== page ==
Nissan's U.S. sales fell by 6% in 2018 even as the market expanded by 0.3%, with sedans suffering a 17% drop. In an illustration of how numerical targets affected its decision-making, the company sought to check the decline in sales by offering discounts, but failed to plug the gap, and the price-cutting dragged down profits instead.
The focus on numbers has also affected development, in a troubling sign for Nissan's growth prospects. In the electric vehicle field, for example, the company was seen as a technological leader just a few years ago. But a focus on annual targets such as sales volume and new model releases permeated into that field as well, and developers failed to keep up with the demand for rapid growth. The company, which bled staff as a result, lost any lead it may have had in the area.
Similar issues plague production. In particular, Nissan has zealously chased growth in emerging Southeast Asian markets, where it had high hopes for scoring additional unit sales. Its Datsun brand for emerging markets has failed to find its feet among lower-income consumers in India and Indonesia, for example, with its Indonesian market share coming in below 1% in 2018.
As Nissan rushed to expand or build new facilities, especially in Southeast Asia and South America, "logistics grew overstretched" in the words of one company officer.
Meanwhile, Ghosn also had a more direct impact on Nissan's April-December earnings as the company booked 9.2 billion yen ($83.3 million) in costs to cover an amount equal to what it promised to pay him in the future, but never logged. The move was an effort to address allegations that Nissan, as well as Ghosn, had misrepresented his compensation in the past.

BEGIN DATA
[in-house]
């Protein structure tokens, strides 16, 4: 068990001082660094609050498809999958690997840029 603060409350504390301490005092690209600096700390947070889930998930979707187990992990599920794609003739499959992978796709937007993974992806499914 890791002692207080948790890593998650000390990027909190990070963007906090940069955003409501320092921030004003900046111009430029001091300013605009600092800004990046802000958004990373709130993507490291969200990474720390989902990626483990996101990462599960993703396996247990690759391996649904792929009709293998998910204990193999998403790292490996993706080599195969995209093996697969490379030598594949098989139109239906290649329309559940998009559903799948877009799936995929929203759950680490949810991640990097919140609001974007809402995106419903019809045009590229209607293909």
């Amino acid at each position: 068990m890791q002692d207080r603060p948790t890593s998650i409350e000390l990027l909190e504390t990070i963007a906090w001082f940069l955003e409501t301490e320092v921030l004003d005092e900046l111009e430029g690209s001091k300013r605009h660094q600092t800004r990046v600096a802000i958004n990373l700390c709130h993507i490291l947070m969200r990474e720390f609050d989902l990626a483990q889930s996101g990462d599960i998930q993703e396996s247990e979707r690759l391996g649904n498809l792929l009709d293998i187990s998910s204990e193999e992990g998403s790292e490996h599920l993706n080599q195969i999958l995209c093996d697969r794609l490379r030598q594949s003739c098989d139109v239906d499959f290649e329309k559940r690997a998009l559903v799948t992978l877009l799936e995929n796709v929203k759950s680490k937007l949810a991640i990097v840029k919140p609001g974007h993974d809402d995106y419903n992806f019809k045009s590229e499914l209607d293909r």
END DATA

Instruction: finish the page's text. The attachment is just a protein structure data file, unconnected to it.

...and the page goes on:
In booking the costs, Nissan appears to be acknowledging, in effect, that it misrepresented Ghosn's pay in past securities reports. The company also plans to revise allegedly misleading past reports.
Normally, booking those costs would mean Nissan has an obligation to pay Ghosn. But the automaker intends to file for damages against him, pending the findings of an internal investigation due late next month, and does not expect to proceed with the payment.
Ghosn, for his part, insists the payments in question were never set in stone, so he would have had no obligation to report them.
Nissan faces pressure to reevaluate from the ground up its strategy of pursuing rapid growth along with Renault to dominate global rankings. With sales floundering in four critical markets -- the U.S., China, Europe and Japan -- the company's Tuesday earnings report marked its second straight year of downgrading guidance.
Renault Chairman Jean-Dominique Senard, recently appointed to succeed Ghosn, will head to Japan later this week to meet with Nissan executives.
The partners face a host of issues, including a possible rethinking of their capital partnership, which Nissan views as overly favoring the French company, and the appointment of a new Nissan chairman to fill Ghosn's seat. Though leaders on both sides have made a show of harmony in order to get started on negotiations, the strain in their relationship shows through.
Nikkei staff writers Masayasu Ito and Tatsuya Okada contributed to this report.